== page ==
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SIR JOHN FROISSART Chronicles of England, France, Spain and the adjoining countries from the latter part of the reign of Edward II to the coronation of Henry IV. Vol.10

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SIR JOHN FROISSART
Chronicles of England, France, Spain and the adjoining countries from the latter part of the reign of Edward II to the coronation of Henry IV. Vol.10
page 383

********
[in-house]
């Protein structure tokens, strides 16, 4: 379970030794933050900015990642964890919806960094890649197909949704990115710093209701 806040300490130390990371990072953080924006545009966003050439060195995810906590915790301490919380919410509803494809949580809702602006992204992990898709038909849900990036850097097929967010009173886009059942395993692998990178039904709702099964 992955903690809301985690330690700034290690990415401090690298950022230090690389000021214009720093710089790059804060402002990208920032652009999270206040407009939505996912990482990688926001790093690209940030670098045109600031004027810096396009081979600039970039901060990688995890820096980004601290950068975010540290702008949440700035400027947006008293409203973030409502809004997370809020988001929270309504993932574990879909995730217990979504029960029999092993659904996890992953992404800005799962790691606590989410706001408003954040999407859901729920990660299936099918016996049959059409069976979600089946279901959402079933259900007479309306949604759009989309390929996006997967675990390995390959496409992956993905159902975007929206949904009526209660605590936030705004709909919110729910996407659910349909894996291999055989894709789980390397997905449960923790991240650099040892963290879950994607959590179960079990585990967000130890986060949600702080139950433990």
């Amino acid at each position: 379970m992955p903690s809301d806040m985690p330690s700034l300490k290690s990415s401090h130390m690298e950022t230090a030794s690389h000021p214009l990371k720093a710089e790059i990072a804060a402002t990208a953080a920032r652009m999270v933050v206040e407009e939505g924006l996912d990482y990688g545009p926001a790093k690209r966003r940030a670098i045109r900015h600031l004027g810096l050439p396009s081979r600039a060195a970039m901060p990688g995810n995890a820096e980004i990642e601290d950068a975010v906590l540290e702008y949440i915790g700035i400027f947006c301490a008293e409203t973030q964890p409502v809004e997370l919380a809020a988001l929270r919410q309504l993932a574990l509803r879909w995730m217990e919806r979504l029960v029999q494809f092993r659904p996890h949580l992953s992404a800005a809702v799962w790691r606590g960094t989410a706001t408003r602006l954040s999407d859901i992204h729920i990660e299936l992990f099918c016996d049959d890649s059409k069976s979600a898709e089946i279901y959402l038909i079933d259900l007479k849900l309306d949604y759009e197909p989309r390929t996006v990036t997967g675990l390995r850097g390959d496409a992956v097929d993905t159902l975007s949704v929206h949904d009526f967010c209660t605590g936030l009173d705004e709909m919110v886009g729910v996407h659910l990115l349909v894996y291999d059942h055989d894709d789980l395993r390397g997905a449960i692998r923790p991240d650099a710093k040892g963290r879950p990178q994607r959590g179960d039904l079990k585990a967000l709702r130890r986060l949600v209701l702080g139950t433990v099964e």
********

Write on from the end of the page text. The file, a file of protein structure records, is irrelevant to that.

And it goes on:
others, after going out of Paris, he returned by the gate of St. Honoré, under Montmartre, and croffed the Seine at Ponthon*. Whichever way he pafled the river, he arrived ,at Chartres at eight o'clçck in the morning, with fome of the beft mounted of his accomplices. All did not follow, but took different routes, and in fmall companies, to avoid being taken in the purfuit. On his way to Paris, he had ordered twenty horfes to bp in waiting for him, at the hoyfe of a capon, who was his friend, and had ferved him ; but it would have been better for him never to have known him, although the canon was ignorant of the crime he had committed. Sir Peter de Çraon, on Us arrival at Chartres, drank fome wine, and changed horfes, and then inftantly departed, taking the road for Maine. He continued his journey, until he can)* to a ftrong caftle he (till poffefled, called Sablé, where he flopped and re* freflied fiimfelf, and faid he would not go further, but wait there until he heard fome intelligence of the conftable. ? On the Friday, the day following this aflâffin* ation, it was all the news of Paris, and every one greatly blamed fir Peter de Craon. The lord de Coucy was no fooner informed of it, than he mounted his horfe, attended by only iêven perfons, and rode to the conftablç's hotel, behind the Tem-ple, whither be had been carried; for they mu* tually loved each other, (tiling themfelves bro* t fctot^on, Q. Pontdife, / x thcra 374


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